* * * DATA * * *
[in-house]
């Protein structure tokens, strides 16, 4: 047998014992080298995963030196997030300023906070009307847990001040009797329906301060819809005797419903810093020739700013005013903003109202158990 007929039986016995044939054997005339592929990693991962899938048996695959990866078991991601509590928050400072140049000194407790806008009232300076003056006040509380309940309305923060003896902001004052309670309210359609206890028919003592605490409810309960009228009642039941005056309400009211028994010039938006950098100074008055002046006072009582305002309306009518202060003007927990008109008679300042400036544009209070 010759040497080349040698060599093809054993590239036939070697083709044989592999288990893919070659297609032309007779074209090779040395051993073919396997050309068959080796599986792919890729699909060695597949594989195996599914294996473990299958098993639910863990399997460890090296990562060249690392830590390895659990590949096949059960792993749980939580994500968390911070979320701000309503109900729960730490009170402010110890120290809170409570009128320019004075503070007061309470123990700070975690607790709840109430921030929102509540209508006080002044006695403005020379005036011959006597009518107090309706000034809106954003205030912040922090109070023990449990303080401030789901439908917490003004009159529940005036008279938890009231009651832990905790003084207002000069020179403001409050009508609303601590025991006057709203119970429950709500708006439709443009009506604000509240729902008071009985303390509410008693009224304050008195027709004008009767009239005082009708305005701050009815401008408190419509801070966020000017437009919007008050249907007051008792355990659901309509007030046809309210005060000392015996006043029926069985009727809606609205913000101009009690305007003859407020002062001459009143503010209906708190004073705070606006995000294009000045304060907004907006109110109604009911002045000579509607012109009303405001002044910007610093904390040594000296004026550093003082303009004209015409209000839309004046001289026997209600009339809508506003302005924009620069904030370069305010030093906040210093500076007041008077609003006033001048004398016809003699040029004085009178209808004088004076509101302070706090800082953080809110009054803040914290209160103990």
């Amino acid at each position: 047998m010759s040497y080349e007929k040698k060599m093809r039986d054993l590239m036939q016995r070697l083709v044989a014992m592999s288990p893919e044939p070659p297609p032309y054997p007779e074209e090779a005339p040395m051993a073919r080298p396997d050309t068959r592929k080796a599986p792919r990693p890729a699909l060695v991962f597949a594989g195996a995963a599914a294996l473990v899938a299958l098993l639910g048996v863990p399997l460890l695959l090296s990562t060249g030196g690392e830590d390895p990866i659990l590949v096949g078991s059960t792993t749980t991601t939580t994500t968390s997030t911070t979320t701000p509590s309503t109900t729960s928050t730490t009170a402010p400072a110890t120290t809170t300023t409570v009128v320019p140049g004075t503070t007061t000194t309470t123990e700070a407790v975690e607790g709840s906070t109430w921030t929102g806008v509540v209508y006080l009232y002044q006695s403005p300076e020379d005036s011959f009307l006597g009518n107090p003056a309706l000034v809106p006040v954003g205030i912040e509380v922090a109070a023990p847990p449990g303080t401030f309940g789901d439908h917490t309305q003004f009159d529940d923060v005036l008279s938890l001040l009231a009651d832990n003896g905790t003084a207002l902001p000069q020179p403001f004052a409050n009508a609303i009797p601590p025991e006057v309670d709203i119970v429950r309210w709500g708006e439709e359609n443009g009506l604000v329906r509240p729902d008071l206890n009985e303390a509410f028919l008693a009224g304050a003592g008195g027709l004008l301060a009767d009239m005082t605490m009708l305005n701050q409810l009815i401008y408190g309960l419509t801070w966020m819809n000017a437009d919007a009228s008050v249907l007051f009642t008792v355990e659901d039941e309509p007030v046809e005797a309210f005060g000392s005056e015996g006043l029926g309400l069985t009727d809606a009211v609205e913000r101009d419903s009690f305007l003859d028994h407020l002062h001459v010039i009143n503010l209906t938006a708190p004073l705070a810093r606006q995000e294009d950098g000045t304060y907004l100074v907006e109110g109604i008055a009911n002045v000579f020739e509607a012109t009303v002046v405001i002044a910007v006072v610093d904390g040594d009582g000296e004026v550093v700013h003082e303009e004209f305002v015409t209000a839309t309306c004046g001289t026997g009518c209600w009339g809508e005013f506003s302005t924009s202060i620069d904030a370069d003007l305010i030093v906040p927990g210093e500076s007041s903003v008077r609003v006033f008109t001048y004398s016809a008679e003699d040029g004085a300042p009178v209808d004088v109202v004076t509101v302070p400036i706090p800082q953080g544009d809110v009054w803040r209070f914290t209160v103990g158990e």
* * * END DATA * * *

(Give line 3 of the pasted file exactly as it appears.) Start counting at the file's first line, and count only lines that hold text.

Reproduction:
């Amino acid at each position: 047998m010759s040497y080349e007929k040698k060599m093809r039986d054993l590239m036939q016995r070697l083709v044989a014992m592999s288990p893919e044939p070659p297609p032309y054997p007779e074209e090779a005339p040395m051993a073919r080298p396997d050309t068959r592929k080796a599986p792919r990693p890729a699909l060695v991962f597949a594989g195996a995963a599914a294996l473990v899938a299958l098993l639910g048996v863990p399997l460890l695959l090296s990562t060249g030196g690392e830590d390895p990866i659990l590949v096949g078991s059960t792993t749980t991601t939580t994500t968390s997030t911070t979320t701000p509590s309503t109900t729960s928050t730490t009170a402010p400072a110890t120290t809170t300023t409570v009128v320019p140049g004075t503070t007061t000194t309470t123990e700070a407790v975690e607790g709840s906070t109430w921030t929102g806008v509540v209508y006080l009232y002044q006695s403005p300076e020379d005036s011959f009307l006597g009518n107090p003056a309706l000034v809106p006040v954003g205030i912040e509380v922090a109070a023990p847990p449990g303080t401030f309940g789901d439908h917490t309305q003004f009159d529940d923060v005036l008279s938890l001040l009231a009651d832990n003896g905790t003084a207002l902001p000069q020179p403001f004052a409050n009508a609303i009797p601590p025991e006057v309670d709203i119970v429950r309210w709500g708006e439709e359609n443009g009506l604000v329906r509240p729902d008071l206890n009985e303390a509410f028919l008693a009224g304050a003592g008195g027709l004008l301060a009767d009239m005082t605490m009708l305005n701050q409810l009815i401008y408190g309960l419509t801070w966020m819809n000017a437009d919007a009228s008050v249907l007051f009642t008792v355990e659901d039941e309509p007030v046809e005797a309210f005060g000392s005056e015996g006043l029926g309400l069985t009727d809606a009211v609205e913000r101009d419903s009690f305007l003859d028994h407020l002062h001459v010039i009143n503010l209906t938006a708190p004073l705070a810093r606006q995000e294009d950098g000045t304060y907004l100074v907006e109110g109604i008055a009911n002045v000579f020739e509607a012109t009303v002046v405001i002044a910007v006072v610093d904390g040594d009582g000296e004026v550093v700013h003082e303009e004209f305002v015409t209000a839309t309306c004046g001289t026997g009518c209600w009339g809508e005013f506003s302005t924009s202060i620069d904030a370069d003007l305010i030093v906040p927990g210093e500076s007041s903003v008077r609003v006033f008109t001048y004398s016809a008679e003699d040029g004085a300042p009178v209808d004088v109202v004076t509101v302070p400036i706090p800082q953080g544009d809110v009054w803040r209070f914290t209160v103990g158990e």